CHAPTER 1

The Power of Grids – Closest Pair and Smallest Enclosing

Disk

In this chapter, we are going to discuss two basic geometric algorithms. The first one

computes the closest pair among a set of n points in linear time. This is a beautiful and

surprising result that exposes the computational power of using grids for geometric com-

putation. Next, we discuss a simple algorithm for approximating the smallest enclosing

ball that contains k points of the input. This at first looks like a bizarre problem but turns

out to be a key ingredient to our later discussion.

1.1. Preliminaries

For a real positive number α and a point p = (x, y) in

IR2,

define Gα(p) to be the grid

point ( x/α α, y/α α). We call α the width or sidelength of the grid Gα. Observe that Gα

partitions the plane into square regions, which we call grid cells. Formally, for any i, j ∈ Z,

the intersection of the halfplanes x ≥ αi, x α(i + 1), y ≥ αj, and y α(j + 1) is said to

be a grid cell. Further we define a grid cluster as a block of 3 × 3 contiguous grid cells.

Note that every grid cell of Gα has a unique ID; indeed, let p = (x, y) be any point

in , and consider the pair of integer numbers id = id(p) = ( x/α , y/α ). Clearly,

only points inside are going to be mapped to id . We can use this to store a set P of

points inside a grid eﬃciently. Indeed, given a point p, compute its id(p). We associate

with each unique id a data-structure (e.g., a linked list) that stores all the points of P falling

into this grid cell (of course, we do not maintain such data-structures for grid cells which

are empty). So, once we have computed id(p), we fetch the data-structure associated with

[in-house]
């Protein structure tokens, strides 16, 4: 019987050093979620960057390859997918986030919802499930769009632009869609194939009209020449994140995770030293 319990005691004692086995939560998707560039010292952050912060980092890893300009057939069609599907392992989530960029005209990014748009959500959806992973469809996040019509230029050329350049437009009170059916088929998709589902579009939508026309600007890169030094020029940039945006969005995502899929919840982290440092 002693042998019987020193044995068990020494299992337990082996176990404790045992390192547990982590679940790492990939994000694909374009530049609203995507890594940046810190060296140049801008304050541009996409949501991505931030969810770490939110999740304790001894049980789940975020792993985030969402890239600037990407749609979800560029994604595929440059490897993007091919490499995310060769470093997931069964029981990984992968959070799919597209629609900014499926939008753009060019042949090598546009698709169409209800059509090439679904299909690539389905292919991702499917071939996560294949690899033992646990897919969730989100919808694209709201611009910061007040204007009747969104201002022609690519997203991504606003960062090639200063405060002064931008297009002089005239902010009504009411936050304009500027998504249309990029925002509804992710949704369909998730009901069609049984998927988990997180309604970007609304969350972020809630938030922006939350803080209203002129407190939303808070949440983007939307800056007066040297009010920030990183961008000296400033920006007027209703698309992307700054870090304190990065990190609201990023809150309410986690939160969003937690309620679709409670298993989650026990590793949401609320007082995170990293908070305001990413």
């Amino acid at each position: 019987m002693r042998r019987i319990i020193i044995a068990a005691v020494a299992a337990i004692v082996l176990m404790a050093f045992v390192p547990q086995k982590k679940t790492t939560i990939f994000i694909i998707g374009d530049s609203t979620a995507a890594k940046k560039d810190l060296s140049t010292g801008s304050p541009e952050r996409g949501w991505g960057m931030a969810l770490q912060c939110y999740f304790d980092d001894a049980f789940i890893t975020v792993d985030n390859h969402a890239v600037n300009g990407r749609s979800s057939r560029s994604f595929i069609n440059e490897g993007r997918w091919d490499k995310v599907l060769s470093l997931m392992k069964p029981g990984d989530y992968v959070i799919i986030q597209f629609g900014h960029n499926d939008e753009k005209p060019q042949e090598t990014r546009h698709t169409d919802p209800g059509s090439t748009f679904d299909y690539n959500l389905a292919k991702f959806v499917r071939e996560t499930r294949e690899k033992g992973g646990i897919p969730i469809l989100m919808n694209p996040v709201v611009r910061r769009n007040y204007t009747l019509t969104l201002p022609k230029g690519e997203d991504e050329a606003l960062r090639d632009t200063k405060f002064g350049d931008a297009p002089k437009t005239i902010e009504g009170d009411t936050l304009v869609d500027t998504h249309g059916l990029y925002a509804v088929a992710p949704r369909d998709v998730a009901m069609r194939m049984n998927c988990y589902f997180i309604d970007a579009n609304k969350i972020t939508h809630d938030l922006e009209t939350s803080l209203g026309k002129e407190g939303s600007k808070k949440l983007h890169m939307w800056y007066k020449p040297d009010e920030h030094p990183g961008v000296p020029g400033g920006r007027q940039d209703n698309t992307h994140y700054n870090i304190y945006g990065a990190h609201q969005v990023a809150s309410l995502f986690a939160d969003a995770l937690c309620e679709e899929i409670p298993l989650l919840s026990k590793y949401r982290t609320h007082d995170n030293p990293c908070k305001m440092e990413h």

this cell by using hashing. Namely, we store pointers to all those data-structures in a hash

table, where each such data-structure is indexed by its unique id. Since the ids are integer

numbers, we can do the hashing in constant time.

Assumption 1.1. Throughout the discourse, we assume that every hashing operation takes

(worst case) constant time. This is quite a reasonable assumption when true randomness is

available (using for example perfect hashing [CLRS01]).

Assumption 1.2. Our computation model is the unit cost RAM model, where every opera-

tion on real numbers takes constant time, including log and · operations. We will (mostly)

ignore numerical issues and assume exact computation.

Definition 1.3. For a point set P and a parameter α, the partition of P into subsets by the

grid Gα is denoted by Gα(P). More formally, two points p, q ∈ P belong to the same set in

the partition Gα(P) if both points are being mapped to the same grid point or equivalently

belong to the same grid cell; that is, id(p) = id(q).

1.2. Closest pair

We are interested in solving the following problem:

1

http://dx.doi.org/10.1090/surv/173/01